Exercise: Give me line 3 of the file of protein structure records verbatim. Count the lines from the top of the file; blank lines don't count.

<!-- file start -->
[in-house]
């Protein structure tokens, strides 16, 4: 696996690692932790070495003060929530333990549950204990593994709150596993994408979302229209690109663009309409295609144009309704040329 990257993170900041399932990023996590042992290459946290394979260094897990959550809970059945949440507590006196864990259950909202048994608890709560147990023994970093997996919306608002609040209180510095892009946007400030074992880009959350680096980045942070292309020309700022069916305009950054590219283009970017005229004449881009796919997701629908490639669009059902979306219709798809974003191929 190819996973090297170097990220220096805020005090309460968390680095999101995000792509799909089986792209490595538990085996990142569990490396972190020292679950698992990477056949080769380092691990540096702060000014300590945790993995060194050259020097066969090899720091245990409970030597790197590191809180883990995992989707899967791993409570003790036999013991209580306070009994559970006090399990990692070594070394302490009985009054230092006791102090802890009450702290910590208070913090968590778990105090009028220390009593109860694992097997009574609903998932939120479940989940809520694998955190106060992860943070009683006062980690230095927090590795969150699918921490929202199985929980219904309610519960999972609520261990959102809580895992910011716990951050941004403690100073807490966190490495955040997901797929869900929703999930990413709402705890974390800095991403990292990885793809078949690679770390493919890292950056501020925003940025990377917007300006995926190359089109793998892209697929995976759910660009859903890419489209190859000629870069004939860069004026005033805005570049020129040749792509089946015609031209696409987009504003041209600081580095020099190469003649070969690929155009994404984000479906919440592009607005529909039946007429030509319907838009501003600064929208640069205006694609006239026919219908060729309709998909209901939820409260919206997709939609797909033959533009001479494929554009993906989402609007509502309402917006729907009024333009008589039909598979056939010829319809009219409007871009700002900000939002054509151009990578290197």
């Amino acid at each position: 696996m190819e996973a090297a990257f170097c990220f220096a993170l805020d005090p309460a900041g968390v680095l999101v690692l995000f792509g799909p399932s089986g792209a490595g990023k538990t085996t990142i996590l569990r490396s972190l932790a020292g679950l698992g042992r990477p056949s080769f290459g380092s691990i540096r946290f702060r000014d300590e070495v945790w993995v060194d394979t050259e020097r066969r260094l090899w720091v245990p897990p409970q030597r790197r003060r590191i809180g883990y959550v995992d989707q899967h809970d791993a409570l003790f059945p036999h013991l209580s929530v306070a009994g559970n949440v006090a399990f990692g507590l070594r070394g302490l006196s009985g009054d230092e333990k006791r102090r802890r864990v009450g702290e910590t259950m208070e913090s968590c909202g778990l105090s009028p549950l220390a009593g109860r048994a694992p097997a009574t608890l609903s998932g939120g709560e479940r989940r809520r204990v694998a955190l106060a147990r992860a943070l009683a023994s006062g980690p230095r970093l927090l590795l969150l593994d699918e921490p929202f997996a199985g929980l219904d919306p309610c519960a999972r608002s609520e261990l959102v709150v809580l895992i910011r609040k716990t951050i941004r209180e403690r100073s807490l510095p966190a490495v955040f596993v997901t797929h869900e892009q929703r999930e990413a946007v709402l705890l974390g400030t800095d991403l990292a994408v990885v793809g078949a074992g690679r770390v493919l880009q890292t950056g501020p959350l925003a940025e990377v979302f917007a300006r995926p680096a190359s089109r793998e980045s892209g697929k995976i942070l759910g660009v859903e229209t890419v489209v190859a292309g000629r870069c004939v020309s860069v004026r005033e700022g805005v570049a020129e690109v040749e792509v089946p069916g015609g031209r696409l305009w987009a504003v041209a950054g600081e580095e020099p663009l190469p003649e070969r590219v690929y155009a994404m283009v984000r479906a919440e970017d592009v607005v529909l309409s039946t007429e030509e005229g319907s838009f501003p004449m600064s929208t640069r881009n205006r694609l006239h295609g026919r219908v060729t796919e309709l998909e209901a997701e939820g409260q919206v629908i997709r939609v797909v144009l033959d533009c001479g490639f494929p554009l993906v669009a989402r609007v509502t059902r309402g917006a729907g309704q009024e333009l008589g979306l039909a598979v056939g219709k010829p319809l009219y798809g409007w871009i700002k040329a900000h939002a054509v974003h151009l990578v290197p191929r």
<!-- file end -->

């Amino acid at each position: 696996m190819e996973a090297a990257f170097c990220f220096a993170l805020d005090p309460a900041g968390v680095l999101v690692l995000f792509g799909p399932s089986g792209a490595g990023k538990t085996t990142i996590l569990r490396s972190l932790a020292g679950l698992g042992r990477p056949s080769f290459g380092s691990i540096r946290f702060r000014d300590e070495v945790w993995v060194d394979t050259e020097r066969r260094l090899w720091v245990p897990p409970q030597r790197r003060r590191i809180g883990y959550v995992d989707q899967h809970d791993a409570l003790f059945p036999h013991l209580s929530v306070a009994g559970n949440v006090a399990f990692g507590l070594r070394g302490l006196s009985g009054d230092e333990k006791r102090r802890r864990v009450g702290e910590t259950m208070e913090s968590c909202g778990l105090s009028p549950l220390a009593g109860r048994a694992p097997a009574t608890l609903s998932g939120g709560e479940r989940r809520r204990v694998a955190l106060a147990r992860a943070l009683a023994s006062g980690p230095r970093l927090l590795l969150l593994d699918e921490p929202f997996a199985g929980l219904d919306p309610c519960a999972r608002s609520e261990l959102v709150v809580l895992i910011r609040k716990t951050i941004r209180e403690r100073s807490l510095p966190a490495v955040f596993v997901t797929h869900e892009q929703r999930e990413a946007v709402l705890l974390g400030t800095d991403l990292a994408v990885v793809g078949a074992g690679r770390v493919l880009q890292t950056g501020p959350l925003a940025e990377v979302f917007a300006r995926p680096a190359s089109r793998e980045s892209g697929k995976i942070l759910g660009v859903e229209t890419v489209v190859a292309g000629r870069c004939v020309s860069v004026r005033e700022g805005v570049a020129e690109v040749e792509v089946p069916g015609g031209r696409l305009w987009a504003v041209a950054g600081e580095e020099p663009l190469p003649e070969r590219v690929y155009a994404m283009v984000r479906a919440e970017d592009v607005v529909l309409s039946t007429e030509e005229g319907s838009f501003p004449m600064s929208t640069r881009n205006r694609l006239h295609g026919r219908v060729t796919e309709l998909e209901a997701e939820g409260q919206v629908i997709r939609v797909v144009l033959d533009c001479g490639f494929p554009l993906v669009a989402r609007v509502t059902r309402g917006a729907g309704q009024e333009l008589g979306l039909a598979v056939g219709k010829p319809l009219y798809g409007w871009i700002k040329a900000h939002a054509v974003h151009l990578v290197p191929r």